16.
Ann Vasc Surg ; 70: 314-317, 2021 Jan.
Article in English | MEDLINE | ID: covidwho-739734

ABSTRACT

Thrombotic complications associated with coronavirus disease 2019 (COVID-19) have been described; these have mainly included venous thromboembolic events. Limited literature is available regarding arterial thrombosis. Acute limb ischemia is associated with severe complications that can result in significant morbidity and mortality. Herein, we report 3 cases of COVID-19 infection complicated by arterial thrombosis in the form of acute limb ischemia. Our case series adds to the limited literature regarding arterial thrombosis.


Subject(s)
Arterial Occlusive Diseases/etiology , COVID-19/complications , Ischemia/etiology , Lower Extremity/blood supply , Thrombosis/etiology , Aged , Anticoagulants/therapeutic use , Arterial Occlusive Diseases/diagnostic imaging , Arterial Occlusive Diseases/therapy , COVID-19/diagnosis , COVID-19/therapy , Fatal Outcome , Female , Humans , Ischemia/diagnostic imaging , Ischemia/therapy , Male , Palliative Care , Thrombolytic Therapy , Thrombosis/diagnostic imaging , Thrombosis/therapy , Treatment Outcome , Vascular Surgical Procedures
17.
Ann Vasc Surg ; 69: 80-84, 2020 Nov.
Article in English | MEDLINE | ID: covidwho-703963

ABSTRACT

Novel 2019 coronavirus (COVID-19) infection usually causes a respiratory disease that may vary in severity from mild symptoms to severe pneumonia with multiple organ failure. Coagulation abnormalities are frequent, and reports suggest that COVID-19 may predispose to venous and arterial thrombotic complications. We report a case of acute lower limb ischemia and resistance to heparin as the onset of COVID-19 disease, preceding the development of respiratory failure. This case highlights that the shift of coagulation profile toward hypercoagulability was associated with the acute ischemic event and influenced the therapy.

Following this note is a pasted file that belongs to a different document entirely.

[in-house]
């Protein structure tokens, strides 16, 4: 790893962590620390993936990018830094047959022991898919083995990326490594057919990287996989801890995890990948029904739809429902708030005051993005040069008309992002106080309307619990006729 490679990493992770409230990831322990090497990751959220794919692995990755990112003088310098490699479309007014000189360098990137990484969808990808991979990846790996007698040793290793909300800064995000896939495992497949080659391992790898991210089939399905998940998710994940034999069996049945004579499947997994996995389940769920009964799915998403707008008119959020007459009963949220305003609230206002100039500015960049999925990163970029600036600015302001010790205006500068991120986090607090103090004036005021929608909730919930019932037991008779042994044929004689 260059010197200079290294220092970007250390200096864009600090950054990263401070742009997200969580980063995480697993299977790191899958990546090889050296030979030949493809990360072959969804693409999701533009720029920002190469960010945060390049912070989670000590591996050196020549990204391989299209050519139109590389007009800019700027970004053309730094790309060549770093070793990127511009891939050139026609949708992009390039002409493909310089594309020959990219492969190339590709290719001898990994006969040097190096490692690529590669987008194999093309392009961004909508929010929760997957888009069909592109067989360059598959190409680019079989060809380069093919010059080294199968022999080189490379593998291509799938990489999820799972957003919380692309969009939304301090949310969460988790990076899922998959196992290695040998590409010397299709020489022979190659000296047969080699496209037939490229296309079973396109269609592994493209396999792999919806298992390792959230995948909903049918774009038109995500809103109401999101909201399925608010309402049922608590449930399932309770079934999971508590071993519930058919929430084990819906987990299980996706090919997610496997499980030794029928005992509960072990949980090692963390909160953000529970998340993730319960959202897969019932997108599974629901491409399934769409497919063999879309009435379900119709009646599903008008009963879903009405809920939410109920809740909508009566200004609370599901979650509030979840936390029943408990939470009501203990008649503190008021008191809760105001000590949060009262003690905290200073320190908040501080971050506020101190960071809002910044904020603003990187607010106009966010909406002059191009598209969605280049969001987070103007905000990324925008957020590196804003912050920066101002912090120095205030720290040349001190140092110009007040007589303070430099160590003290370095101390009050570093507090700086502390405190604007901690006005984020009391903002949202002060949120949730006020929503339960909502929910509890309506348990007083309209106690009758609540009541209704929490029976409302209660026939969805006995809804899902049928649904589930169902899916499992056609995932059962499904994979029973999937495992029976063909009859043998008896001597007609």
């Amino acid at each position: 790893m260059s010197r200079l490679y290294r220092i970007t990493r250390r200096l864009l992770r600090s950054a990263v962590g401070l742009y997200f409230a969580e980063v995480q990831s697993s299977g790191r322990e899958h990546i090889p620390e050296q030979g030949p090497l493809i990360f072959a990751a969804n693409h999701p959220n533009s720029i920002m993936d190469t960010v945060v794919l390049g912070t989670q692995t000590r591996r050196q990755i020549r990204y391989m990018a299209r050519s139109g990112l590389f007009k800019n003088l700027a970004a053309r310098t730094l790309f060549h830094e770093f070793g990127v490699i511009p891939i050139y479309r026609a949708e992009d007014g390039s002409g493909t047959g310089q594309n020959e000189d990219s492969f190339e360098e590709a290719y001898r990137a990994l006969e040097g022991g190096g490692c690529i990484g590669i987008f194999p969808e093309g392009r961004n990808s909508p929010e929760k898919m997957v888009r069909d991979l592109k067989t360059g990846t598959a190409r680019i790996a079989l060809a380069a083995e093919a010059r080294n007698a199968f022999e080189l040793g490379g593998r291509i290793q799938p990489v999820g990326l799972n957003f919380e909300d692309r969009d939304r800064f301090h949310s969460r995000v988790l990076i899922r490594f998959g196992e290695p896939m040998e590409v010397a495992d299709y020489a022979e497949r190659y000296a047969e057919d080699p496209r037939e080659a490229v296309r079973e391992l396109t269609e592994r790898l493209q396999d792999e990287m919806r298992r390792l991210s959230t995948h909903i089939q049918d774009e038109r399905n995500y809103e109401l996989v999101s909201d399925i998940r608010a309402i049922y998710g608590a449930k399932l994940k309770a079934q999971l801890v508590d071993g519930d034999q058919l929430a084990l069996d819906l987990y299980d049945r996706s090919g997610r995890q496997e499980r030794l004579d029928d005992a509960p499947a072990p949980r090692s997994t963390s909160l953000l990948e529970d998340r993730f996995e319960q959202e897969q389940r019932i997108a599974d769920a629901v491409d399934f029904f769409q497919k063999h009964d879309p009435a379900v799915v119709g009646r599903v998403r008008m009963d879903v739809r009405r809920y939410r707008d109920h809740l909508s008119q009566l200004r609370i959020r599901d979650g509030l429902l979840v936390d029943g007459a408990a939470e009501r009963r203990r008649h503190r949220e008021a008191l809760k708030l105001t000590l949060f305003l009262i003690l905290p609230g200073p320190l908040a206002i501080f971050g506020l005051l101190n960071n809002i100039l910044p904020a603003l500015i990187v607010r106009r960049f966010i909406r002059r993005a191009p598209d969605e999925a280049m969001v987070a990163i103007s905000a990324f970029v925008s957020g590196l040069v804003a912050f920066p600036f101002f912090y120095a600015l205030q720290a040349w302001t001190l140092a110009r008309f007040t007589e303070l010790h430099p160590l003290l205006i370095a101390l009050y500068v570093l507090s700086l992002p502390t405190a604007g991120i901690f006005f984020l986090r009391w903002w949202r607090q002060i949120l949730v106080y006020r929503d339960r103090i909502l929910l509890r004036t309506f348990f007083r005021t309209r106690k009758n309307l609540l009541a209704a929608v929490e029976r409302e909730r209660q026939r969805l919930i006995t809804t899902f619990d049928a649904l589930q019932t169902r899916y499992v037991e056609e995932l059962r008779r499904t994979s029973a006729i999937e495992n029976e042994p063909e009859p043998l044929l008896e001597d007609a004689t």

Subject(s)
Coronavirus Infections/diagnosis , Ischemia/diagnosis , Ischemia/therapy , Lower Extremity/blood supply , Pneumonia, Viral/diagnosis , Acute Disease , Anticoagulants/administration & dosage , Betacoronavirus , Biomarkers/blood , COVID-19 , Diagnosis, Differential , Diagnostic Imaging , Heparin/administration & dosage , Humans , Male , Middle Aged , Pandemics , SARS-CoV-2 , Thrombectomy , Thrombophilia/complications , Thrombophilia/drug therapy